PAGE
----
What Greece Needs Now From Tsipras
Germany and France and the art of correcting erroneous economic policies.
April 2, 2015
Rarely has a new government caused so much economic damage in such a short time. The rise of Greece’s radical left to power has aborted the Greek recovery, paralyzed domestic investment and triggered capital flight of 50 billion Euros within three months, equivalent to almost 30% of Greek annual GDP.
That is even significantly worse than the harm done by German chancellor Schröder jointly with his flamboyant first finance minister Oskar Lafontaine in their first wild months in office (October 1998 – March 1999) and by French president Hollande in his initial tax hike crusade against businesses upon taking power in May 2012.
Fortunately, people can learn from their mistakes. Schröder eventually forced his center-left party to pass the best supply-side reform package Germany has had in 40 years, turning the country from the “sick man of Europe” into the continent’s new growth engine.
Even Hollande, having met the facts of life as represented by France’s dismal employment statistics, is now on the right track, although his actual reforms still fall well short of what is needed.
A chance for redemption
Greek Prime Minister Tsipras has now had a couple of very wild months in office. What would he need to do if (very big if) he decides to get real and put Greece back on track for a lasting economic recovery akin to that of Spain? Easy answer, he needs to:
1. Stop digging an ever deeper hole.
2. Adopt the right kind of pro-growth supply side reforms.
As to stopping to dig a hole, the chart below shows the problem. Although the new Greek government has passed hardly any significant law, its impossible election promises and its subsequent antics in office have dealt a severe blow to business sentiment, investment, financial stability and tax revenues in Greece, in line with what I predicted as the likely consequence of a Syriza victory ahead of the election.
Just why should he care about such concerns as business sentiment and investment? Because that is the only avenue that will allow Mr. Tspiras to fulfill any of the ideas for better social balance over the long haul.
The government’s current approach — to find revenues wherever it can by squeezing the stagnant Greek economy for every cent it can find anywhere — is not sustainable.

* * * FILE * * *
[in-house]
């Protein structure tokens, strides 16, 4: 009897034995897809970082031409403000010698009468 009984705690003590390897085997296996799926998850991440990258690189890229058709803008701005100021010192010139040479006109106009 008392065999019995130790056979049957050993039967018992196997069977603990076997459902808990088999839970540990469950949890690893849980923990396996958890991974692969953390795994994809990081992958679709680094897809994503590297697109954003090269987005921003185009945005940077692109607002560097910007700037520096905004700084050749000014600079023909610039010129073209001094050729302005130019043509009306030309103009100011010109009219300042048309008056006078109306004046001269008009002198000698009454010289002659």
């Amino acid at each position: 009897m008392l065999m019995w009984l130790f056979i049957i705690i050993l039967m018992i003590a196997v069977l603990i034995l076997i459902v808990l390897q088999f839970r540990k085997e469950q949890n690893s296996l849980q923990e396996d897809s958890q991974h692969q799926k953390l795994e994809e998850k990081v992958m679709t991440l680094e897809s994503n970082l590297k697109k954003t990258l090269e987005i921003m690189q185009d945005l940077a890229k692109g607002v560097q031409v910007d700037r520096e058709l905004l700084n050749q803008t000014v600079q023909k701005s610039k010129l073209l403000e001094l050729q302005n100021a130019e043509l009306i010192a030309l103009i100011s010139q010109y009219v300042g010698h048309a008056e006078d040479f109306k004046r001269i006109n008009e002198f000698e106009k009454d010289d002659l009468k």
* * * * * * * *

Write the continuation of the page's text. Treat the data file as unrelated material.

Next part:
In fact, in proposing to raise some taxes instead of the long-term growth potential, Tsipras is not far away from the troika’s initial “austerity first” approach.
Restoring confidence at home and abroad
While sentiment in Spain continues to soar, sentiment in Greece has plunged since the Syriza threat started to materialize last December. To restore business confidence at home, Greece needs to strike a deal with its external creditors fast and dispel the specter of Grexit and further descent into Venezuelan-style populism for good.
With confidence restored, Greece could start to enjoy the tailwinds of cheap oil and a weaker euro that are driving a nice cyclical recovery across the Eurozone. Of course, schmoozing with a Putin who is sending his tanks into another European country is not exactly the best way to go about agreeing to a new deal with Europe.
The Tsipras recession: Greek confidence plunges while Spain soars further
Average of industrial, services, construction and retail in European Commission survey. Source: European Commission
Beyond a cyclical rebound, what Greece really needs is stronger trend growth — that is, serious supply side reforms. A country with an inefficient public administration needs tax laws and regulations that are simple and hence easy to administer. Taking Slovakia as an example wouldn’t hurt.
A country with high unemployment and extremely high youth unemployment needs labor market rules that make it easy, not difficult, to hire people and to register and grow a business. Like Thatcher and Schröder in their time, Spain’s Rajoy is now showing that labor market reforms work.
Some ideas of the new Greek government make sense, for instance using OECD expertise in designing product market reforms. But Syriza’s key ideas in its current talks with creditors, namely a partial reversal of the labor market reforms of the last few years, fewer privatizations and more social spending to be paid for by raising the tax burden, would be precisely the opposite of what Greece needs.
If Greece ends the scary rhetoric and the crippling uncertainty about its fate by striking a sensible deal with its creditors fast, and if it goes for serious pro-growth reforms to the supply side, it would have no need for any further fiscal hit.
Instead, a return to growth and rising tax revenues would eventually open up room for some tax cuts and some targeted spending initiatives.
While Germany’s Schröder wasted his full first term and only turned into a serious reformer at the start of his second term, Greece’s Tsipras will have to make up his mind fast.
To restore business confidence at home, Greece needs to strike a deal with its external creditors fast.
While Germany’s Schröder wasted his full first term, Greece’s Tsipras will have to make up his mind fast.
Tsipras schmoozing Putin is not exactly the best way to go about agreeing to a new deal with Europe.
Beyond a cyclical rebound, what Greece really needs is stronger trend growth.